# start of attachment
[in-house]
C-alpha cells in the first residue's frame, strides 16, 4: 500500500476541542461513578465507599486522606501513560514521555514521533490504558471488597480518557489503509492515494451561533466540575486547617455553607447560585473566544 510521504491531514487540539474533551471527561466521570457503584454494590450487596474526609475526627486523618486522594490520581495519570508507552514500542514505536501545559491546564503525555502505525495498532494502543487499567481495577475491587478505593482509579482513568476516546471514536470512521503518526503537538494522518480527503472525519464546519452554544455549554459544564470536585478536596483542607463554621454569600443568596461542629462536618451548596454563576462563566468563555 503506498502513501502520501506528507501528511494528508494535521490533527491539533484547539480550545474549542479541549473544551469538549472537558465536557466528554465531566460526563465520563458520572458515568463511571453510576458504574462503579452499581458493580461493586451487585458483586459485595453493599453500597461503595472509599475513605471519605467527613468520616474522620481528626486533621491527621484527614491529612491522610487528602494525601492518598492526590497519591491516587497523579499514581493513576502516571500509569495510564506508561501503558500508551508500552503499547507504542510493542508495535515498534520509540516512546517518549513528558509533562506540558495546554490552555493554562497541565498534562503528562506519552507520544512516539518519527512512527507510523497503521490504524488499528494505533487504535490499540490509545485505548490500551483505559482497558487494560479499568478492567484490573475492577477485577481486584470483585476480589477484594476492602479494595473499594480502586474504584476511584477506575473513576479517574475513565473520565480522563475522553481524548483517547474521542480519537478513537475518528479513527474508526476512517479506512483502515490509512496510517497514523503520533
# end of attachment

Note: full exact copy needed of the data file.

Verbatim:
[in-house]
C-alpha cells in the first residue's frame, strides 16, 4: 500500500476541542461513578465507599486522606501513560514521555514521533490504558471488597480518557489503509492515494451561533466540575486547617455553607447560585473566544 510521504491531514487540539474533551471527561466521570457503584454494590450487596474526609475526627486523618486522594490520581495519570508507552514500542514505536501545559491546564503525555502505525495498532494502543487499567481495577475491587478505593482509579482513568476516546471514536470512521503518526503537538494522518480527503472525519464546519452554544455549554459544564470536585478536596483542607463554621454569600443568596461542629462536618451548596454563576462563566468563555 503506498502513501502520501506528507501528511494528508494535521490533527491539533484547539480550545474549542479541549473544551469538549472537558465536557466528554465531566460526563465520563458520572458515568463511571453510576458504574462503579452499581458493580461493586451487585458483586459485595453493599453500597461503595472509599475513605471519605467527613468520616474522620481528626486533621491527621484527614491529612491522610487528602494525601492518598492526590497519591491516587497523579499514581493513576502516571500509569495510564506508561501503558500508551508500552503499547507504542510493542508495535515498534520509540516512546517518549513528558509533562506540558495546554490552555493554562497541565498534562503528562506519552507520544512516539518519527512512527507510523497503521490504524488499528494505533487504535490499540490509545485505548490500551483505559482497558487494560479499568478492567484490573475492577477485577481486584470483585476480589477484594476492602479494595473499594480502586474504584476511584477506575473513576479517574475513565473520565480522563475522553481524548483517547474521542480519537478513537475518528479513527474508526476512517479506512483502515490509512496510517497514523503520533